The Parenting Toolbox

Do you ever wish that you had a toolbox that you could reach into and find just the right

A toolbox. For general Usage as an Icon or wha...

tool to handle a particular issue as a parent?  Most of us have wished kids came with a set of instructions. We all muddle through as best we can and for the most part, do pretty well!   Over the past 27 years counseling families I have put together a toolbox of sorts, for parents that I will share with you over the next few weeks.  Along the way, I’d love to hear from you  about what you keep in your own parenting toolbox!

If you know me at all, you already know that I am extremely Pro-Family. All kinds of families- 2 parent traditional families, single-parent families, stepfamilies, families headed by gay couples, families headed by grandparents- they can all be successful at raising healthy children given the love, motivation and tools to do it.  You may also know that I believe that children grow best in a family that has a healthy hierarchy where parents are the respected leaders in the family and the children are provided healthy limits and boundaries where they can feel safe and secure.  One of the important  challenges for parents is developing a healthy parenting style.

Let’s take a look at 4 parenting styles identified in the research*:

Permissive and Hostile parenting is unpredictable. These parents provide neither warmth nor needed limits which leaves these children anxious and unable to regulate their emotions.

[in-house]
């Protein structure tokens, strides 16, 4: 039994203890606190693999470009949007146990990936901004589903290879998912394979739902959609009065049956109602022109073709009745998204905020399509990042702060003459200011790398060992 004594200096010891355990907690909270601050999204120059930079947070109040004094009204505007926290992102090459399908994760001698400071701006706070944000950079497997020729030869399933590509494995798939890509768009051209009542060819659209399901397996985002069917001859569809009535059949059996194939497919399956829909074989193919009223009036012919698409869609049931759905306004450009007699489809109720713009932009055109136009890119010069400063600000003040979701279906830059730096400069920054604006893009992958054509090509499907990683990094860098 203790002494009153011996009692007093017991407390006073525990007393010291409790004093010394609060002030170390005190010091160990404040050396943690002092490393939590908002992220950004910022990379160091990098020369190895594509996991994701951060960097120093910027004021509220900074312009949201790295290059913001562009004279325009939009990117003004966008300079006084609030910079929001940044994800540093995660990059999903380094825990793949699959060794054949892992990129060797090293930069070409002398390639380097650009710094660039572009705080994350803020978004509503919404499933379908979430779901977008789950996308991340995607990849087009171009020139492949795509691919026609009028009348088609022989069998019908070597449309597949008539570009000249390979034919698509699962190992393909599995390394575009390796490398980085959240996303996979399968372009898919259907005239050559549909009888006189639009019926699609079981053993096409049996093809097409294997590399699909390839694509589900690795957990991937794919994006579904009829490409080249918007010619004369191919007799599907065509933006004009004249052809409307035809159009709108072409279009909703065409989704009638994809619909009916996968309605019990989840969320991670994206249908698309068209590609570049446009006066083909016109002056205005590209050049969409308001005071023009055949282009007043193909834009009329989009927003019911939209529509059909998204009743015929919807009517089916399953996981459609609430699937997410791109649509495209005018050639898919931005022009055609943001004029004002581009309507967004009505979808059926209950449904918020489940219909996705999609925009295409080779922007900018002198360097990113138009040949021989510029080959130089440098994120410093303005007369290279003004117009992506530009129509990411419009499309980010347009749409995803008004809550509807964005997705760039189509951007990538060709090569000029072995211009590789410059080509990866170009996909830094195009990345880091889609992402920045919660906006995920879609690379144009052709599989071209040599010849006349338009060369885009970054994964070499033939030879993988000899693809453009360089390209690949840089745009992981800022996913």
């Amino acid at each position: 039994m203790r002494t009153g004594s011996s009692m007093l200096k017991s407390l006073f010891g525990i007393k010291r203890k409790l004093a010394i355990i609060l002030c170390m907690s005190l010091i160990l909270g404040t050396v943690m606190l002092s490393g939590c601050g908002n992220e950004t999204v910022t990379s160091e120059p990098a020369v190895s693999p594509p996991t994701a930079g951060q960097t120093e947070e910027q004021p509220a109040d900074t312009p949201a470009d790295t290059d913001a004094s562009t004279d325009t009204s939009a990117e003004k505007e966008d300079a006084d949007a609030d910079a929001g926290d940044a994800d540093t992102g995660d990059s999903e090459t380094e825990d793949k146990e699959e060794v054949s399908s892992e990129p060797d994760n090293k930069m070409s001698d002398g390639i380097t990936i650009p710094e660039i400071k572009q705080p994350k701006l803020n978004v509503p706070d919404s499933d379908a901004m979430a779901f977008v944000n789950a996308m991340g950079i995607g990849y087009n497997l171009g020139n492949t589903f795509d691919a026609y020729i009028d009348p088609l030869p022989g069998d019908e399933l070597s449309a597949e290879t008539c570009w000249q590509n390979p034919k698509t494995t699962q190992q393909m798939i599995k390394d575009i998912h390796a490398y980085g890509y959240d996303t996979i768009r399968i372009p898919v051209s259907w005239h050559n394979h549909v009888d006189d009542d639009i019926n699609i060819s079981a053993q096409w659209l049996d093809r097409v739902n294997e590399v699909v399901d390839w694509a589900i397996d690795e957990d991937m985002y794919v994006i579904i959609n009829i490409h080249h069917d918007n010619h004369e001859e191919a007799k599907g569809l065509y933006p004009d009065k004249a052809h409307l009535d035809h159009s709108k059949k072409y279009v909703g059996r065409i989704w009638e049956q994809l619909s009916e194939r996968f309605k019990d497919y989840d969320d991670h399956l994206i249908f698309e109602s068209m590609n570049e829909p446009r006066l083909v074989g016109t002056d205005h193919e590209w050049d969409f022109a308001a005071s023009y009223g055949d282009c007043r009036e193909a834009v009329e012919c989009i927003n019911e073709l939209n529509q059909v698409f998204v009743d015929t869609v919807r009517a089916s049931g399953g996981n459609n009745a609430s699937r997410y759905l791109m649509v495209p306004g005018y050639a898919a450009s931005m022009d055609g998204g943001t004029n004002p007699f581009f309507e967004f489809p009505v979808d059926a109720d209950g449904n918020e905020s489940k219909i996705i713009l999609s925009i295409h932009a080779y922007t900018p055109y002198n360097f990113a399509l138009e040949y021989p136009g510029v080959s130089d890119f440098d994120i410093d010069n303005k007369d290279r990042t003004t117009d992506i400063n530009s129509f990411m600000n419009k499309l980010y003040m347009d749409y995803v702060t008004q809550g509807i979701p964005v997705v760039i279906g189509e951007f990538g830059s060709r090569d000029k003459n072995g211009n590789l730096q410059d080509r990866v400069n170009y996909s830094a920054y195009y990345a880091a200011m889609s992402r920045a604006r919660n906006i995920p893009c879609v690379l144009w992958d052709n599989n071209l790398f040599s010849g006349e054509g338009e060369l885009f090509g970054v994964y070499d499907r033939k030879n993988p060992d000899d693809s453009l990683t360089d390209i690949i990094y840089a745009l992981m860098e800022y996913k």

Permissive and Loving parenting is caring and warm but not firm enough and does not provide enough supervision and guidance.

Authoritarian parenting  is Hostile and Firm. These parents are  firm but not nurturing. They are rigid and cold. Expectations are too high and discipline is harsh and shaming.

♥Authoritative parenting♥ should be our goal. It is both nurturing and firm.  These parents provide consistent limit setting combined with warmth and affection.  Their expectations are realistic.  They provide the right combination of supervision and independence.  The research firmly supports this parenting style and shows that it’s the best predictor for children’s well being, better school performance, better behavior, and

Harms Family Preview

better emotional regulation.

The parenting style you use depends on many factors including the style your own parents used.  Food for thought:  Which style did your parents use?  Which style are you using in your own family?  How’s it working for you?

*Parenting Styles from the work of Dr. Daniel Amen (2000)

About Gretchen Derda (Woosley), MSW, LCSW

I am a Licensed Clinical Social Worker in a private psychotherapy practice where I specialize in work with families and children. My focus is to help families improve their functioning so that each member of the family can reach their full potential, becoming the persons they were meant to be.
This entry was posted in adolescent mental health, child mental health, Family Life, mental health, parenting, Well Being and tagged , , , , , , , , . Bookmark the permalink.

2 Responses to The Parenting Toolbox

  1. Dianne says:

    Believe it or not I have thought about this a lot. Our parents were much firmer with me, the first child, than with you and Donna. Do you think it made a difference in the way we developed and in the relationship between parent and child? I certainly do.

  2. Gretchen D. Woosley, MSW, LCSW says:

    I think there is a fine line between setting appropriate limits and not setting enough limits. Parents often set too many with the first child out of their own anxiety about how to be a good parent and loosen up a bit as their own anxiety lessens.

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